Although stringent cleaning and health and safety practices are part of everyday life for caterers and chefs across all areas of foodservice, never before has there been such a public focus on hygiene.

For this feature, we have focused on some of the best hygiene innovations and ideas implemented by operators over the past few months as caterers look forward to reopening their doors over the coming months.

Redesigning Spaces

One of the biggest changes to in-house dining environments has been to accommodate changing social distancing regulations over the past year. The creativity shown by operators when carving out socially distanced floorplans to achieve a balance between maximising covers and complying with regulations has been impressive. Italian based Goga Caffe went so far as to build plexiglass partitions, surrounding guests on tables for two on three sides, resulting in a loss of only four covers. The investment included printing graphics on the plexiglass to create more intimate spaces for diners. 

French designer Christophe Gernigon introduced a concept with a similar result that can be applied to tables of any size.
His suspended plexiglass hoods (which have been trialled at the H.A.N.D restaurant in Paris since May 2020) which are shaped like large lampshades and are positioned above each guest. Simple to set up, take apart, clean and disinfect. They surround diners on three sides to reduce the risk of airborne infection without obscuring their view of the restaurant’s environment.

This constant stream of innovation has not only been restricted to in-house dining. In Japan, a railway station delivery service introduced new packaging for their food-to-go boxes, featuring a lid which folds to form a shield on three sides of the takeaway carton, keeping airborne droplets from passengers away from the food.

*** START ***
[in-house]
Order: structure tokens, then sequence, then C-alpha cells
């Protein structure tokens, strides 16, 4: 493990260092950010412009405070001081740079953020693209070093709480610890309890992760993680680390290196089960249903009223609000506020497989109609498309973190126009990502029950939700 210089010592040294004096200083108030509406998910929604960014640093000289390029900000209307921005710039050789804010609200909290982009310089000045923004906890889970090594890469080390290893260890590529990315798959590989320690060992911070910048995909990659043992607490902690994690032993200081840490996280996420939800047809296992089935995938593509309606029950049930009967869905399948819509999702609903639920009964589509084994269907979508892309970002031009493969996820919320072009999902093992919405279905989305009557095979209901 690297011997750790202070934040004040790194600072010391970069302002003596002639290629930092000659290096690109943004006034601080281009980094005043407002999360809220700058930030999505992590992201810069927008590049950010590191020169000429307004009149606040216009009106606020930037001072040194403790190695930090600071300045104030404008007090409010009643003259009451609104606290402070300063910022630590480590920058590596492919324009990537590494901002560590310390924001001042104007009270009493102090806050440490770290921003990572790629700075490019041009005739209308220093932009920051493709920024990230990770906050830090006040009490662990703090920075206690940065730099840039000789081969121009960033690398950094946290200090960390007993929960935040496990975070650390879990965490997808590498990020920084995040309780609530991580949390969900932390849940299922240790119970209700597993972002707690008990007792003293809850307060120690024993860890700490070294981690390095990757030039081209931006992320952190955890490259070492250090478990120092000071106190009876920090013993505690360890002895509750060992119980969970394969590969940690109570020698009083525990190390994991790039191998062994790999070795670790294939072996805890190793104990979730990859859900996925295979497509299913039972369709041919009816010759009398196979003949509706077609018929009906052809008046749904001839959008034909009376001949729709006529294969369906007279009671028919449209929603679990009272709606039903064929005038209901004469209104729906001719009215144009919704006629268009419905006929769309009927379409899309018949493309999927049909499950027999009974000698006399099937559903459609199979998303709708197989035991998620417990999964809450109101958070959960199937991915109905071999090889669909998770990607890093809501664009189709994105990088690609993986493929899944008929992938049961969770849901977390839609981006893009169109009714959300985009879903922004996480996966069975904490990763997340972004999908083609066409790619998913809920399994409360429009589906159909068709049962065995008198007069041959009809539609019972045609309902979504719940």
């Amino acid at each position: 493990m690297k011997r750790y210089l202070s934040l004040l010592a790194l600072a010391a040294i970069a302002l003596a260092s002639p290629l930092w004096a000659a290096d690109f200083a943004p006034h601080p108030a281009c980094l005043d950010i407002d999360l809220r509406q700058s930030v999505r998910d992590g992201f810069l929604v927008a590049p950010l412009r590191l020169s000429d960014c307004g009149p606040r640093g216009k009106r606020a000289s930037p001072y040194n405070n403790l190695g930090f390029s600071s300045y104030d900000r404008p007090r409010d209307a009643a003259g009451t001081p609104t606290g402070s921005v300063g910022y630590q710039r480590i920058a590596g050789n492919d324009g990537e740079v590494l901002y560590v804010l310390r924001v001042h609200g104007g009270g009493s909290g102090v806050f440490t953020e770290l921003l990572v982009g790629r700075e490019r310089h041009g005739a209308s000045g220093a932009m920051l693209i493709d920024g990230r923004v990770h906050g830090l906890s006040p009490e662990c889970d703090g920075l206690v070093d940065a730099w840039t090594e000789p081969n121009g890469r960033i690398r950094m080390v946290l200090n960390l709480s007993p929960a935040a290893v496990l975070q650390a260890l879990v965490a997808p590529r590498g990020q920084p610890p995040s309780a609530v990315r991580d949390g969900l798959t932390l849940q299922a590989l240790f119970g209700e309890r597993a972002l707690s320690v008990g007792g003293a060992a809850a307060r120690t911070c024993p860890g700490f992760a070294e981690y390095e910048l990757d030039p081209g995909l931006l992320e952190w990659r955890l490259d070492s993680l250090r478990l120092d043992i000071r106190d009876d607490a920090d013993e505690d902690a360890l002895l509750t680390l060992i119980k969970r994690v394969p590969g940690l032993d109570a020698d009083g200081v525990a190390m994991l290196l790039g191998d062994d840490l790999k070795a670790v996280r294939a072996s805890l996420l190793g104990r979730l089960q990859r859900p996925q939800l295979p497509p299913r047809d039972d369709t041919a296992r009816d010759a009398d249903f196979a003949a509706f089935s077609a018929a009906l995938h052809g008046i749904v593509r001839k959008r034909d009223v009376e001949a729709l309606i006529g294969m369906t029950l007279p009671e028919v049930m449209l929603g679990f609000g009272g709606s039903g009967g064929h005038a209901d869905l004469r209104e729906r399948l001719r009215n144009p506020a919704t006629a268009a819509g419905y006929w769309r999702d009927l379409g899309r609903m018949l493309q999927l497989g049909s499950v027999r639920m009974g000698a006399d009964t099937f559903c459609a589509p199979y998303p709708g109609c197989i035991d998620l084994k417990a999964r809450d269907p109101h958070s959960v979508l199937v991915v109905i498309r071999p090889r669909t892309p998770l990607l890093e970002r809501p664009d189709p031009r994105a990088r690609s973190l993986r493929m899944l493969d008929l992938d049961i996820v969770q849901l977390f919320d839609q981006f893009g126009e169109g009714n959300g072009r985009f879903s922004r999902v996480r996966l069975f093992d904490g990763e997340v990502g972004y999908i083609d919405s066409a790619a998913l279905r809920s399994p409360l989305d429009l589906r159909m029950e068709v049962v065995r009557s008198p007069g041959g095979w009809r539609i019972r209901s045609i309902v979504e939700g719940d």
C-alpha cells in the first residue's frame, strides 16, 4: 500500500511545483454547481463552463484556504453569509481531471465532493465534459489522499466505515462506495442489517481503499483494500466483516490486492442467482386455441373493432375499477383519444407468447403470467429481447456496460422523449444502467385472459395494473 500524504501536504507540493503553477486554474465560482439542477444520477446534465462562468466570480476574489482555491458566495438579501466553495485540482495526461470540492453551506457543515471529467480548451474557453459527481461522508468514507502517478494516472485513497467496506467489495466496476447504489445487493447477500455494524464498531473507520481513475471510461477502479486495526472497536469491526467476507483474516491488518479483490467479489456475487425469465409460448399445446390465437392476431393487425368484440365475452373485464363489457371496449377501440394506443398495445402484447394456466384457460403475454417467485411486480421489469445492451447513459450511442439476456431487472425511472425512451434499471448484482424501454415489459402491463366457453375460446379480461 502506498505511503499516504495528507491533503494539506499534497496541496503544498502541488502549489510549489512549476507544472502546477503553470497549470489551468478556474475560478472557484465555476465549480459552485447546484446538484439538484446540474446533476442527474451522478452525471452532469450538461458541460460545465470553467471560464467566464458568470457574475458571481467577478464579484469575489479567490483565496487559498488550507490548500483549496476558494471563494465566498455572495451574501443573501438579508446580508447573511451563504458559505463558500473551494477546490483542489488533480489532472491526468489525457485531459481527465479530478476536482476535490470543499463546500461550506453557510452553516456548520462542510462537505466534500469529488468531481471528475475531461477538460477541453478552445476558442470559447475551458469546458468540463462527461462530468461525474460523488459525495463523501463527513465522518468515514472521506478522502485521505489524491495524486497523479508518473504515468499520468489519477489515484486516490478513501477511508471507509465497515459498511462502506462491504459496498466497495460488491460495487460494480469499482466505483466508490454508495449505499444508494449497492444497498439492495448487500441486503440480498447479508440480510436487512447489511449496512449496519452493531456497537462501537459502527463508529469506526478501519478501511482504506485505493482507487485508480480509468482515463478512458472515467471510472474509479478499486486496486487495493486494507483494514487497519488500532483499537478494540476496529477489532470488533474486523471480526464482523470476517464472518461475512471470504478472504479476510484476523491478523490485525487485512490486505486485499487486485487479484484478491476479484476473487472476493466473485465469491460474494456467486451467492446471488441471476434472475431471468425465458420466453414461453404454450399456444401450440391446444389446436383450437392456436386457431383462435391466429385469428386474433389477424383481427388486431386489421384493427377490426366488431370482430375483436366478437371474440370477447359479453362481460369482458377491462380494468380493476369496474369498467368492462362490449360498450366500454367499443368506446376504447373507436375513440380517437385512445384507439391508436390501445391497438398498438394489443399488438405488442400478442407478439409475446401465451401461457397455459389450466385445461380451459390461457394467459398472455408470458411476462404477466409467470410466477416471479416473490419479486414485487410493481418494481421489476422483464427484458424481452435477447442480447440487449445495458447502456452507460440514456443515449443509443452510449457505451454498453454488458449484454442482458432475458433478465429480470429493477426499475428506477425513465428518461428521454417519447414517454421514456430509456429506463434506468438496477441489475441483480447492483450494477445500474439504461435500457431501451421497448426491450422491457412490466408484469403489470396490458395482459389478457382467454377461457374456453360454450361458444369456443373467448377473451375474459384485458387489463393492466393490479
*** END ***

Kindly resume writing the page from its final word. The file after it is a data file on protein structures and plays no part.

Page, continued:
Managing Menus

Undoubtedly one of the key elements of any restaurant, café or catering service is providing access to a menu.  Many operators have switched to single use menus to make table service more efficient and reduce the amount of wiping and sanitising required, but there are other solutions. Most businesses are running a reduced menu to facilitate social distancing in the kitchen, so converting walls into blackboards, projecting your menu onto a wall or printing on plexiglass screens could help to reduce waste and consumer touchpoints. 

If you are wrapping cutlery in a paper bag, consider printing your menu on the wrapper so it serves a dual purpose, or for those who prefer a more technology-based approach, invite customers to download your menu to their mobile phone using a QR code. The more advanced method however is to encourage guests to download and use an app to access the menu, place their order and pay the bill. Whilst there are strong marketing advantages to mobile apps, they can be expensive to develop and are not suitable for everyone.

David Bone, Foodservice Channel Manager for Weetabix told us “We have seen a significant increase in demand for portion packs in the past few months, with hospital and school caterers looking for convenient ways to meet food needs for patients and pupils. Weetabix Original is a low sugar cereal, made with 100% wholegrain and fortified with vitamins to help set you up to take on the day. It is now available in x 1 and x 2 biscuit packs, while portion packs are also available for Ready brek and Alpen Original, as well as Alpen Bars and Weetabix On The Go breakfast drinks.”

In the Kitchen

Stringent hygiene and food safety standards should always be followed by operators, however there are some tasks that are often overlooked or more difficult to achieve due to time and lack of knowledge or training. ConvoClean by Welbilt was designed to help overcome one such task by minimising the difficulty, risk and time taken to clean catering ovens. Featuring a formula with low foam properties for self-cleaning ovens, it is fully certified for unattended cleaning, so it can run after the kitchen has closed, ready for use the following day.